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Deal reached over US gynecologist who secretly taped patients 22 июля 2014, 13:39

The health care affiliate of a top US medical school is to pay $190 million to patients of a gynecologist who secretly photographed and videotaped them, lawyers said.
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Photo courtesy of savingadvice.com Photo courtesy of savingadvice.com

The health care affiliate of a top US medical school is to pay $190 million to patients of a gynecologist who secretly photographed and videotaped them, AFP reports according to lawyers.

At least 8,500 women are party to the class action suit involving Johns Hopkins Health System in Baltimore, Maryland and physician Nikita Levy, who took his life in February 2013.

In a statement, Jonathan Schochor and Howard Janet, lawyers for the plaintiffs, said a proposed settlement of $190 million had been approved by the Baltimore City Circuit Court.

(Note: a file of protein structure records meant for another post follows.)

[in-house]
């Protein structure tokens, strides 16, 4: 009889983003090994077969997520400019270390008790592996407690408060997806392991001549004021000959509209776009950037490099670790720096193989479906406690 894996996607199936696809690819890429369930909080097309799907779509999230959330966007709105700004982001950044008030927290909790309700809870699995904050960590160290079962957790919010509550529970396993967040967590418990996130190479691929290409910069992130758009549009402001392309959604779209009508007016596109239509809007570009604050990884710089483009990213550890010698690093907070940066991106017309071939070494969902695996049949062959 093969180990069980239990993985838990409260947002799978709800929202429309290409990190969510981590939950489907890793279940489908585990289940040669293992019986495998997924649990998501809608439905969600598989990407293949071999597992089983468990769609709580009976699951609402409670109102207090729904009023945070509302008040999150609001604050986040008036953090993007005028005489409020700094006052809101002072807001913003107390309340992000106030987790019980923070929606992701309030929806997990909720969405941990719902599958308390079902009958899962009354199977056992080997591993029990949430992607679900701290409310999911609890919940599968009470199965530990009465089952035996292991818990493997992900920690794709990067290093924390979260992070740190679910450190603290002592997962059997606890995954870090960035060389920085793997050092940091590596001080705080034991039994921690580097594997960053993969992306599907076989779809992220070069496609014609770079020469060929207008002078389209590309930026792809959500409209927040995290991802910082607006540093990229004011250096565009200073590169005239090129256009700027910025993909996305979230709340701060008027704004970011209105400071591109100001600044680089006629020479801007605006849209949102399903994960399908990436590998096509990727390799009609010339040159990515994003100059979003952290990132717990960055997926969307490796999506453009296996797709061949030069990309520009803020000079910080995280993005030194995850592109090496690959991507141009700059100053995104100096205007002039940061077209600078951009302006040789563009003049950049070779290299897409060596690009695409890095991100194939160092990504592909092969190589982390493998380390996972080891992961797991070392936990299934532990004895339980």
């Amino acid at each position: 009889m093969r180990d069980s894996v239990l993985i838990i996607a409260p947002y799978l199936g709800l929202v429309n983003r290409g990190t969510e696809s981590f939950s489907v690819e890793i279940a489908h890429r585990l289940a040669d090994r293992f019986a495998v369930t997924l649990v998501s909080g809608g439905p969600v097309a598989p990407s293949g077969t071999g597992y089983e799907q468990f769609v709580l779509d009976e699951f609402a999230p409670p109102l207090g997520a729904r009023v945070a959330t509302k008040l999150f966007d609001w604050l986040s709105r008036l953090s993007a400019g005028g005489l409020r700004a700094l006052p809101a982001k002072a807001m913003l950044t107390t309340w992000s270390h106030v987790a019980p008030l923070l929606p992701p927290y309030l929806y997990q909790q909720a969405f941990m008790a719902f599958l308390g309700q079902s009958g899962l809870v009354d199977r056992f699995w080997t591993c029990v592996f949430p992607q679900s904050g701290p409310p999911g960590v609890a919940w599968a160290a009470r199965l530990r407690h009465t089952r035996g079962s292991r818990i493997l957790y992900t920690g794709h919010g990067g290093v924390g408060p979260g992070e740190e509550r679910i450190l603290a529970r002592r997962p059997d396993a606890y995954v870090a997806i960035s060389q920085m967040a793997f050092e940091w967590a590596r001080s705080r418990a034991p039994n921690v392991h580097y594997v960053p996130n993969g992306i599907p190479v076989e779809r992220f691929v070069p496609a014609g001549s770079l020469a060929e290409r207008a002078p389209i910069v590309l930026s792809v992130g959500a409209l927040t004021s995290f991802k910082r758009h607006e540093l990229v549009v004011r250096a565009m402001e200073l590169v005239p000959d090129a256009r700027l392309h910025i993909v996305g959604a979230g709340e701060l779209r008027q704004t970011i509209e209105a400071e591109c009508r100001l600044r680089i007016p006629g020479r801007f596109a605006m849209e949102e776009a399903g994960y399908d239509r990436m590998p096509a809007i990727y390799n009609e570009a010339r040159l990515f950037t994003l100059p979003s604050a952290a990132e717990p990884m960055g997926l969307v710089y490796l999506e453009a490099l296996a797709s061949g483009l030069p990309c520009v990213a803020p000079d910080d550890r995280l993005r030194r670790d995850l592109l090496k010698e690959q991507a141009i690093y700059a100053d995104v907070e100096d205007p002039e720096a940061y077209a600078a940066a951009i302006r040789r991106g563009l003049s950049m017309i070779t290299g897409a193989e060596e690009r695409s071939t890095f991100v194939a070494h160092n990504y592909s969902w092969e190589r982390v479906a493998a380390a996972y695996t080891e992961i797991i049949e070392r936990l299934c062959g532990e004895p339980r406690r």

The amount is thought to be one of the highest ever in the United States in a lawsuit involving misconduct by a physician.

"When learning of Dr. Levy's behavior, our clients were extremely distraught. They felt a great breach of faith and trust. They felt betrayed," they said.

"Now, with this proposed settlement, we can begin the process of healing our community."

Levy, a longtime women's community health physician on Johns Hopkins' staff, used a camera hidden inside a pen, among other surveillance devices, to surreptitiously record his patients.

"There were also allegations of boundary violations," Schochor and Janet added without elaborating.

Levy committed suicide in his suburban home two weeks after the allegations against him first surfaced, putting a plastic bag over his head and filling it with helium. He was 54.

He left behind a farewell letter to his wife as well as computer hardware which, according to police at the time, contained an "extraordinary amount of evidence."

Johns Hopkins Health System is the holding company for a network of hospitals and clinics affiliated with Johns Hopkins University and its highly respected school of medicine.

"It is our hope that this settlement -- and findings by law enforcement that images were not shared - helps those affected achieve a measure of closure," it said in a statement, adding that the payout would be covered by insurance.



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